Nemesis wrote:
Fri May 03, 2019 10:25 pm
I'd strongly advise you ignore the abomination that is iso+mp3 though, and never support it. Make the user find at least a halfway decent image file to start with.
Sites have already started to ditch even CUE/BIN in favor of exclusively using CCD at this point. Became a pain when all I wanted to do was to extract a CD audio track from Game no Kanzume vol 1 :​| (since I had no way to mount it directly either and no Mega CD emulator seems to support it yet so I couldn't even check if I was looking at the correct volume)
Sik is pronounced as "seek", not as "sick".

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Re: Questions on writing a new Mega CD emulator

Post by F1ReB4LL » Fri May 03, 2019 11:55 pm

Nemesis wrote:
Fri May 03, 2019 10:25 pm
The next level down from this that I consider "valid" is to store data with the frames decoded and PQ error correction already performed, but with mode 1 sectors still scrambled and ECC/EDC correction not yet applied, and the subchannel data retained. All that you've done here is to decode the frames, perform C1/C2 error correction, and unpack the contained data in its raw form. This results in 2448 bytes per sector, composed of 2352 bytes of user data and 96 bytes of subchannel data. You'd want all the data, from the start of the lead-in to the end of the lead-out. Nothing can do this either.
Plextors allow to read the lead-in area (with certain nuances) and any drive with the overreading into lead-out capability also allows to read the lead-out area, so, technically, it is possible to read all the data. Saturn and DC protection rings are also readable. The only problem is that it's hard to get consistency on the 'borderland' sectors, the ones that are very close to the end of lead-out or to the protection rings are only readable once per xx attempts. Also, the drives with more powerful lasers can sometimes get a few more of those sectors compared to the ones with less powerful heads.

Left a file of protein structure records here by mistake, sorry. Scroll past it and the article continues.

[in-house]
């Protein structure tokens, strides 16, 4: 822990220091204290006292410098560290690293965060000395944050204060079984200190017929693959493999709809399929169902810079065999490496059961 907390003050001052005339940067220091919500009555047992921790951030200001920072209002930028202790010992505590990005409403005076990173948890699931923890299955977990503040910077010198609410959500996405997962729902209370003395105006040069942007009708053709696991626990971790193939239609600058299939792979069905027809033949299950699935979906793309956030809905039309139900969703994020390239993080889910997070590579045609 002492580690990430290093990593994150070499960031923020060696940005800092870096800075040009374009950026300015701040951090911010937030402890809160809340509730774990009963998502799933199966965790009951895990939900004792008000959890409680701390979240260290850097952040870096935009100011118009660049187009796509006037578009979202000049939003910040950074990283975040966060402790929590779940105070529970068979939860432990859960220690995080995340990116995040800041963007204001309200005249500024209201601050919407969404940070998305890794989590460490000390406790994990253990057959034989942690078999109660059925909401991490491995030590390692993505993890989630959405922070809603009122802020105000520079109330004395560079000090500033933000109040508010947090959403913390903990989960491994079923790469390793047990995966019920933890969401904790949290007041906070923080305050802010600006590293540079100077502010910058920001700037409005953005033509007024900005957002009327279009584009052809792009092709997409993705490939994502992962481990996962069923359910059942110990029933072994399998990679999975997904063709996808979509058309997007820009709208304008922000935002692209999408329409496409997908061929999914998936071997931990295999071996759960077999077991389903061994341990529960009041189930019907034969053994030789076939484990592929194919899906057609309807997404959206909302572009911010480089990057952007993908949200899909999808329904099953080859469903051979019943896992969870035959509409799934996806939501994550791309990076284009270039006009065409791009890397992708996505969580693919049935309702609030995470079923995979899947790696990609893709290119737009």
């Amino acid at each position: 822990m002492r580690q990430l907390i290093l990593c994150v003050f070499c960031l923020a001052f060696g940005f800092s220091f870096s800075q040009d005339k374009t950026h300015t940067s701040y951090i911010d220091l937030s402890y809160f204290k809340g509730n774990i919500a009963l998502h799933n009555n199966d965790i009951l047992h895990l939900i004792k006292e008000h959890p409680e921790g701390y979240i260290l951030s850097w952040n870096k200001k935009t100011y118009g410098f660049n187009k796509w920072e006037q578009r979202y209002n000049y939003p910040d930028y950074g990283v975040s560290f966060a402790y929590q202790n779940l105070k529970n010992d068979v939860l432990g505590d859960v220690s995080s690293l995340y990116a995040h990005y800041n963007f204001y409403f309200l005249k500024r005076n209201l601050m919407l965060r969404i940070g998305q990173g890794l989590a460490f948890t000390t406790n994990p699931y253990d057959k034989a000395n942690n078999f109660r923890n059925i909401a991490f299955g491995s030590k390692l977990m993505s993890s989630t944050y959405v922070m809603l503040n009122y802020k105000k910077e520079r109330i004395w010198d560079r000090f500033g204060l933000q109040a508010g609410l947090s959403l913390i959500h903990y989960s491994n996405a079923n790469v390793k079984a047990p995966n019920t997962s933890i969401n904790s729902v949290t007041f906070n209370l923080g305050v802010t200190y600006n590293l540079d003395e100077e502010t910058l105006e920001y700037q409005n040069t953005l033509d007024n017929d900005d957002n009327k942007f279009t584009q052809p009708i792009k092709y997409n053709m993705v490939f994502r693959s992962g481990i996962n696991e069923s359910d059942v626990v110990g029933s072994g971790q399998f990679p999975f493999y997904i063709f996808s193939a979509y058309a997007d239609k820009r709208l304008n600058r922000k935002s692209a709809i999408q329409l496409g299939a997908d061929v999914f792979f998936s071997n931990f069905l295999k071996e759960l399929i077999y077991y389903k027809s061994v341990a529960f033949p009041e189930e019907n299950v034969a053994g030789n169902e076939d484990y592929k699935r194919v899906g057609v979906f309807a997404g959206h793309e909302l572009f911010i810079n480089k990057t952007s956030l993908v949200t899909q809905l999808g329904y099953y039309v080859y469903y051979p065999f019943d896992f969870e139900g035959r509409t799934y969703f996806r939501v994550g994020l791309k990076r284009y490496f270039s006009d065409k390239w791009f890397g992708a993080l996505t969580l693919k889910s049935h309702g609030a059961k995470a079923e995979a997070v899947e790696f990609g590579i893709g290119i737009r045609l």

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Re: Questions on writing a new Mega CD emulator

Post by Nemesis » Fri May 03, 2019 11:59 pm

I'm gonna laugh if we end up redumping every single CD from scratch using a Mega CD/LD simply because it's capable of dumping all that.
It's probably going to happen actually. The work that's been done with the Domesday Duplicator (https://www.domesday86.com/?page_id=978) I expect will probably precipitate some serious work on re-imaging CDs that have been done up till now. They've recently got working CD demodulation and decoding from the raw RF signal from the laser pickup. That allows you to capture those 7203 bytes per sector rips I talked about, which is really the only complete, true preservation format for CD image data. The catch is, a disk will never rip with the same data twice. You can rip the same CD five times on the same drive and you'll get back differences each time. That's because there's a lot of inherent error in both the reading and the mastering process for CDs. The purpose of all those extra bits is to add error correction to allow the inevitable glitches to be error corrected. That makes it hard to verify rips. It is still possible to fix this though. If you can get three or more rips of each disk (preferably more like five or six), you can reconcile these errors and cancel them out, to get a true image of the disk as it really is, apart from surface damage or smudges on the disk surface that are interfering that is. If you can get three or more cleaned up rips like this from disks that have been pressed from the same master, you can then cancel out mastering errors from the individual presses too, building an accurate image of the original master, which will itself contain errors, but those are true errors from the factory, so in a preservation format like that you should preserve them.